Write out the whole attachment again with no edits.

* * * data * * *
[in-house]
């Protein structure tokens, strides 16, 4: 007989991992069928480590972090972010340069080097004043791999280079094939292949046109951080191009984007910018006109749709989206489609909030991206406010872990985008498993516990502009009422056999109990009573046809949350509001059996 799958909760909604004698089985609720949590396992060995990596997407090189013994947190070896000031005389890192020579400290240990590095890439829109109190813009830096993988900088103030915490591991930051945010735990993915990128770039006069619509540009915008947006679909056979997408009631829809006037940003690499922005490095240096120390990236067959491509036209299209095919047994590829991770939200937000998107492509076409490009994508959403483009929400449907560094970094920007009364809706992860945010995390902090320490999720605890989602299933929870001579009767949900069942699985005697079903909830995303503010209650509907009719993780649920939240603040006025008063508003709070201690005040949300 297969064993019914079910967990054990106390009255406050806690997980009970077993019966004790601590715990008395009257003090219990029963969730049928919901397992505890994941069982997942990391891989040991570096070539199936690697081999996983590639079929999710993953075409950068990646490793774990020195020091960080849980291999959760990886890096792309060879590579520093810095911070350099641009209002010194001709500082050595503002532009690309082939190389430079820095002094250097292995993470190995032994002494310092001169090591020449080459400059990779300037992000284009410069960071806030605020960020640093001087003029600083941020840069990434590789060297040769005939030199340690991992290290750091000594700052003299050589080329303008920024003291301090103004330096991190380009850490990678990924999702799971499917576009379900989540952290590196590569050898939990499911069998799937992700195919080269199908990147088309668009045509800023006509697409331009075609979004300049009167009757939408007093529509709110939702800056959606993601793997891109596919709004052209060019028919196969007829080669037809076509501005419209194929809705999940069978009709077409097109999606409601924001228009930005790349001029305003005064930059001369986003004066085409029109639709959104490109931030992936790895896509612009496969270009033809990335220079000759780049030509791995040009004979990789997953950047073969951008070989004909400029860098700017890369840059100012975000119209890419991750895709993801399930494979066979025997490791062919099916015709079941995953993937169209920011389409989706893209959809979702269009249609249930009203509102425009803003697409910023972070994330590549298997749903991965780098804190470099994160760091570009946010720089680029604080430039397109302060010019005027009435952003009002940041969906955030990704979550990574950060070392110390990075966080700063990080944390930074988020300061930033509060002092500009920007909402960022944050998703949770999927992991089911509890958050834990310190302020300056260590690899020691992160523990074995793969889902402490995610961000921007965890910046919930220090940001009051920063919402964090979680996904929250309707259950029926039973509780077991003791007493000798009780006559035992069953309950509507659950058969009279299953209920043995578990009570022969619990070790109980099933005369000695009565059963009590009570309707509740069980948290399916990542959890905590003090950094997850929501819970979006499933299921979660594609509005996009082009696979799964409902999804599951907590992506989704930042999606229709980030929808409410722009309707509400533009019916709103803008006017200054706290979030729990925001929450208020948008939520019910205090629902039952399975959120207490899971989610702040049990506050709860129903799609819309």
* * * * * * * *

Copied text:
[in-house]
């Protein structure tokens, strides 16, 4: 007989991992069928480590972090972010340069080097004043791999280079094939292949046109951080191009984007910018006109749709989206489609909030991206406010872990985008498993516990502009009422056999109990009573046809949350509001059996 799958909760909604004698089985609720949590396992060995990596997407090189013994947190070896000031005389890192020579400290240990590095890439829109109190813009830096993988900088103030915490591991930051945010735990993915990128770039006069619509540009915008947006679909056979997408009631829809006037940003690499922005490095240096120390990236067959491509036209299209095919047994590829991770939200937000998107492509076409490009994508959403483009929400449907560094970094920007009364809706992860945010995390902090320490999720605890989602299933929870001579009767949900069942699985005697079903909830995303503010209650509907009719993780649920939240603040006025008063508003709070201690005040949300 297969064993019914079910967990054990106390009255406050806690997980009970077993019966004790601590715990008395009257003090219990029963969730049928919901397992505890994941069982997942990391891989040991570096070539199936690697081999996983590639079929999710993953075409950068990646490793774990020195020091960080849980291999959760990886890096792309060879590579520093810095911070350099641009209002010194001709500082050595503002532009690309082939190389430079820095002094250097292995993470190995032994002494310092001169090591020449080459400059990779300037992000284009410069960071806030605020960020640093001087003029600083941020840069990434590789060297040769005939030199340690991992290290750091000594700052003299050589080329303008920024003291301090103004330096991190380009850490990678990924999702799971499917576009379900989540952290590196590569050898939990499911069998799937992700195919080269199908990147088309668009045509800023006509697409331009075609979004300049009167009757939408007093529509709110939702800056959606993601793997891109596919709004052209060019028919196969007829080669037809076509501005419209194929809705999940069978009709077409097109999606409601924001228009930005790349001029305003005064930059001369986003004066085409029109639709959104490109931030992936790895896509612009496969270009033809990335220079000759780049030509791995040009004979990789997953950047073969951008070989004909400029860098700017890369840059100012975000119209890419991750895709993801399930494979066979025997490791062919099916015709079941995953993937169209920011389409989706893209959809979702269009249609249930009203509102425009803003697409910023972070994330590549298997749903991965780098804190470099994160760091570009946010720089680029604080430039397109302060010019005027009435952003009002940041969906955030990704979550990574950060070392110390990075966080700063990080944390930074988020300061930033509060002092500009920007909402960022944050998703949770999927992991089911509890958050834990310190302020300056260590690899020691992160523990074995793969889902402490995610961000921007965890910046919930220090940001009051920063919402964090979680996904929250309707259950029926039973509780077991003791007493000798009780006559035992069953309950509507659950058969009279299953209920043995578990009570022969619990070790109980099933005369000695009565059963009590009570309707509740069980948290399916990542959890905590003090950094997850929501819970979006499933299921979660594609509005996009082009696979799964409902999804599951907590992506989704930042999606229709980030929808409410722009309707509400533009019916709103803008006017200054706290979030729990925001929450208020948008939520019910205090629902039952399975959120207490899971989610702040049990506050709860129903799609819309």